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Most people like to think what they have to say is important. If you or I make the effort to share thoughts, feelings, or knowledge, then we want to believe the intended recipient is listening. But honestly, many people are too distracted to really take it all in when someone else is doing the talking. What’s worse is that so many just watch mouths move, waiting for the chance to chime in.
Great leaders understand the value of active listening and get the most benefit from what others have to share. They understand that if you want to be heard and understood, the first step is learning how to listen yourself. The following are actions shared by those who truly know how to listen. Integrate them into your conversational behavior and you might be surprised what you learn.
Being “in the moment” is not just for yoga or Grateful Dead concerts. If you are going to take in what someone is saying, you have to truly focus your mental awareness on the person. Push distractions aside. Give a person the gift of your attention. Put down the smartphone, turn off your computer screen, put down the book or magazine, and look at him or her with a neutral or pleasant expression. Most people are so accustomed to having half of someone else’s focus at any given moment that this gesture alone will make them feel important and it will allow you to actually hear what they are saying.
Internal analysis of any conversation is unavoidable and necessary, but often it’s at the expense of objectivity. That voice can actually take over in your brain to the point at which you are no longer listening to the person talking and instead simply listening to the diatribe in your head. There is plenty of time after a conversation to assess the value of what you heard, but first you have to hear it. One technique for quieting the inner voice is simple note taking. Writing down even key words or short phrases will force you to absorb the information coming in. Then you can process it on your own outside the presence of the speaker. As an added benefit, you’ll have a more accurate representation of what was actually said for later discussion.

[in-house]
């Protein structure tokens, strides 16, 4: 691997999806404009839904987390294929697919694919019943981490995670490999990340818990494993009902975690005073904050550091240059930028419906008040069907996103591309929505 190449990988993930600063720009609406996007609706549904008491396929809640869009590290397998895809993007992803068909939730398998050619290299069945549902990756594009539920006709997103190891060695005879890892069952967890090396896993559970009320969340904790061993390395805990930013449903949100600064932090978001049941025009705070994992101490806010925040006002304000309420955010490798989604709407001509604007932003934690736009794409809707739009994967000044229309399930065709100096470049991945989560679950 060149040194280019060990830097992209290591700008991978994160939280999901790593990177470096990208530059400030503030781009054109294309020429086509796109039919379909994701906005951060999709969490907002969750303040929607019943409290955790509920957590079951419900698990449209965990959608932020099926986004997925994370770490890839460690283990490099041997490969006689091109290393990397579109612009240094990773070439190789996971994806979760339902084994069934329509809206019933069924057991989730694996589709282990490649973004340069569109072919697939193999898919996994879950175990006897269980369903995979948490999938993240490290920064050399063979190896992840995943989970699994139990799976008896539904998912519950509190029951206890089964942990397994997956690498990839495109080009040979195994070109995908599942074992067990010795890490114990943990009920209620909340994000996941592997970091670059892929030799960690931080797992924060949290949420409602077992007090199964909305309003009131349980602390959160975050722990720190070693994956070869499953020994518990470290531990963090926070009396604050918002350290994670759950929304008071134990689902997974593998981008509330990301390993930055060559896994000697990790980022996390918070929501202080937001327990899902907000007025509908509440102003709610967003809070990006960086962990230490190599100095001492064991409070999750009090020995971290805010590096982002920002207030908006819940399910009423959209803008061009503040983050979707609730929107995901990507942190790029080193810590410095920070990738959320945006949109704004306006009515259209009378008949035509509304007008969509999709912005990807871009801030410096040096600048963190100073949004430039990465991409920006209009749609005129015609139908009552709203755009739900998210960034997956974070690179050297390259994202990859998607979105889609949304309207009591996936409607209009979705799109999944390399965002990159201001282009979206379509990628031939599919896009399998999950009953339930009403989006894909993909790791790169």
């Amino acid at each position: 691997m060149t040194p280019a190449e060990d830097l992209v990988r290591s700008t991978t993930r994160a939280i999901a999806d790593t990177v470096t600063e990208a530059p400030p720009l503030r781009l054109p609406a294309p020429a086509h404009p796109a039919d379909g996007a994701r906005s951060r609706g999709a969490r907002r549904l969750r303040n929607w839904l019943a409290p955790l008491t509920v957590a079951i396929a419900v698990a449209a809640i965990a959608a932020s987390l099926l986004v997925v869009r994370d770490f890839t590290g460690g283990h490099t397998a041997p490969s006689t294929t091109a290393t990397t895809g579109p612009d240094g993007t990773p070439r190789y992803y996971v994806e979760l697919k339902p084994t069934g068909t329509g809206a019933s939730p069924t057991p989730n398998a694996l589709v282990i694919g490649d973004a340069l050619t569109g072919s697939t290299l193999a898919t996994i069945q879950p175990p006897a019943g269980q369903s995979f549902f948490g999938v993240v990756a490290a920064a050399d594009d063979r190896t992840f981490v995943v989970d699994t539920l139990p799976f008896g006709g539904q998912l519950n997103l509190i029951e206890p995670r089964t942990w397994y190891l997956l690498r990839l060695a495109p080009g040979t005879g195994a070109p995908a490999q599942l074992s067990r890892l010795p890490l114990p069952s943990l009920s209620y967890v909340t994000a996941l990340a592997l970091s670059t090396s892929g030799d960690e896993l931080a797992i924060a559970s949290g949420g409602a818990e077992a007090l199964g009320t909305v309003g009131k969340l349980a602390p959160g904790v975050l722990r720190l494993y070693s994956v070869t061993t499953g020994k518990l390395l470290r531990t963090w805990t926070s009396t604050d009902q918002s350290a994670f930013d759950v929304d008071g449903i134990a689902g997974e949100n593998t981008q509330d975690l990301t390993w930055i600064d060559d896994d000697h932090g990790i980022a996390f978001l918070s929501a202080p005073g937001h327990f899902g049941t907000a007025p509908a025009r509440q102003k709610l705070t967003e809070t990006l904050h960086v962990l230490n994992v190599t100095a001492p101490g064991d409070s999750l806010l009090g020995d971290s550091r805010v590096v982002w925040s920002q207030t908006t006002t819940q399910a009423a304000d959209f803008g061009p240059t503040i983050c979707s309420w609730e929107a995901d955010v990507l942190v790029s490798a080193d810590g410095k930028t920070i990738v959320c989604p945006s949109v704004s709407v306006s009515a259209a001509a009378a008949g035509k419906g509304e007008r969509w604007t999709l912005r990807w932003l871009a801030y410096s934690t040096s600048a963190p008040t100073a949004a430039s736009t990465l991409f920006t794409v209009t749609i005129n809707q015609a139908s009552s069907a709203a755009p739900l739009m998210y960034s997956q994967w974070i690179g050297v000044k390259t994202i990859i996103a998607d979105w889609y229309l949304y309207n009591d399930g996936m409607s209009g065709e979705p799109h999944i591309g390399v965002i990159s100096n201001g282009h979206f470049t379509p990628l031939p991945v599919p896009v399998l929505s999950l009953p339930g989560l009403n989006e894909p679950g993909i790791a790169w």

This is a technique many psychologists and counselors recommend to help alleviate conflict. When the opportunity arises, speak up and describe for the person what you have just heard him or her say. It is OK to rephrase in your own words. Be sure to end with a request for confirmation: “So what you’re most concerned about is that the new hires lack training. Is that accurate?” The speaker then knows you are paying attention and fully engaged.
During a conversation, hunt for areas of interest where you might further inquire. Without derailing his or her train of thought, ask the speaker to expand and clarify: “What do you mean by ‘interesting?'” or “Why do you think that is so important?” The speaker will appreciate the interaction, and you will gain better understanding of the person’s perspective as well as your own perception of the information.
At the end of any conversation, discuss and determine if there are action steps required. This check-in will alert speakers to your actual concern for what they said, and help them assess their own relevancy to your needs. Express appreciation for their sharing, and let them know what you found to be valuable from the conversation. Making them feel heard increases the odds they’ll truly listen to you when you have something to say you believe is important.